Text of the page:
The best possible ride for the 2013 Avalon appears to come from the combination of the 17" rims with the Michelin MXV4 Primacy tires. I would venture to say that the 2 point improvement in score from 7 to 9 comes 50% due to the larger sidewall and 50% due to the Primacy MXV4 vs. the MXM4 tire design.

    Now that I'm riding on the MXM4's on the 18" rims, I would say the ride is OK. It is a reasonable compromise between handling and comfort. I liked the ride on the 17" rims with the MXV's more, but I don't care to spend $1500 to purchase 4 new Toyota 17" OEM rims. You would also need to have a competent mechanic transfer the four TPMS valves to the new rims as well, otherwise you're looking at over an additional $400 for four Toyota OEM TPMS units. My current thinking is to ride the Avalon with the MXM tires, and when it comes time to replace them, consider buying four 17" rims and MXV's then, assuming that I plan on keeping the car for a few more years from that point.

    I actually have not tried the suggestion of lowering the tire pressure from 33 to 31 PSI to see if the ride improves, as other posts have suggested. I did note that when I got the car back with the Michelin's installed the fronts were set at 33 PSI, but the back were set at 29 PSI. I didn't like the way the vehicle was riding, and I raised the rear to 33 PSI, and the ride is actually better. The only residual ride annoyance I still observe is that when riding on smooth, but worn, blacktop roads, I seem to feel a sense of riding over a pebbly/gravelly surface, while when I ride on newer blacktop road surfaces, the ride is smooth. This is probably due to the stiffer suspension, as opposed to a softer suspension which would probably filter this out. A little more padding in the seat wouldn't hurt either.

    To sum up, I know how well the Avalon can ride with the 17" rims and the MXV4's, but I'm not up to sinking in the cash to switch from 18" to 17" rims at this point. Maybe later on down the road, if I know I'll keep the car for many years.

    P.S. Note that just going from 18" to 17" rims without also changing the tires to Michelin MXV4's does nothing to improve the ride in any meaningful way. I believe that this was mentioned in another post on this thread. Also, my observations comparing the Michelin Primacy MXV vs. the MXM tires agrees with the overall reviews of these tires on Tirerack.com. Both Michelins are vastly superior to the Bridgestone El400's, but the MXV is a little quieter than the MXM (but both rate in the excellent range).
  • robnichrobnich Posts: 13
    Thanks for this thorough and careful analysis, which I am sure will be helpful to many forum users. I do believe, however, that you might try lowering the pressures to 31 PSI -- there is nothing to lose but the 5 or 10 minutes it will take to do it and I think you will agree that there is a noticeable improvement in the ride without detectable deterioration in handling, should you decide to go ahead with the change. Another 5 or 10 minutes will put you back where you were if you don't agree.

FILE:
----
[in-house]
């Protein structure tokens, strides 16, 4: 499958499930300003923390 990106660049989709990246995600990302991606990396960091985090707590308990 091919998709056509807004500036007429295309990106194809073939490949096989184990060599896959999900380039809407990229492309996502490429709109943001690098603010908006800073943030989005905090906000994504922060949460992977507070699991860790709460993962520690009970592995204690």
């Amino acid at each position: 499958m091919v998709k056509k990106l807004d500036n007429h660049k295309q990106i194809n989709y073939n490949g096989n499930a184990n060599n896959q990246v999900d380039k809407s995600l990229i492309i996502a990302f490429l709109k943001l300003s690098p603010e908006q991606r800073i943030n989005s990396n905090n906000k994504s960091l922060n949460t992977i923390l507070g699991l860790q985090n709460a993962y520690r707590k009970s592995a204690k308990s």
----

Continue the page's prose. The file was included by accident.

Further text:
I think that one should also consider the possibility that Toyota, the largest manufacturer of cars in the world, might have known what they were doing when they put 18" rims on the top of the newly redesigned Avalon line. Handling and appearance are generally felt to improve with larger wheels, and many of the costliest and most admired performance/luxury cars such as Bentley sport wheels up to 20" in size.

    Robert N.
  • teresa01teresa01 Posts: 14
    Wow, Dave!,

    Thanks so much for the detailed analysis. I appreciate it so very much.
    This is great information to have and I will probably do as you have done and just hang onto the 18" wheels and replace with Michelin tires next time around. I'll be sure and look for the tire that you have switched to. I agree that sinking an additional $2K into the car for 17" wheels is a bit steep after paying for the car. I usually keep my cars for at least 8 years so if I do keep this one that long, I may eventually switch the wheels out but for now, I am just getting used to the ride. If I find a few years down the road that I need a more floaty ride, I guess I can upgrade to the Lexus or get a Caddy. LOL. I really didn't want one of those ;-)

    Thank you again for the information, it is really helpful.

    Teresa
  • havechavec Posts: 45
    Thank you for your detailed post. Just one more nail in the Bridgestone's coffin. I can't wait to replace my Bridgstones on my TAH Limited and be able to confirm what everybody is saying about how lousy they are.

    The one thing that has me confused is CR's report on the V6 and hybrid Limiteds. The V6 they tested had Michelin Primacy MXM4 size P225/45R18 91V tires and they said that if you value ride comfort go with the 17 inch rims as they "noticeably take off the edge and make the ride less harsh" So what you are saying that it is all in the tire doesn't agree with CR is assessment.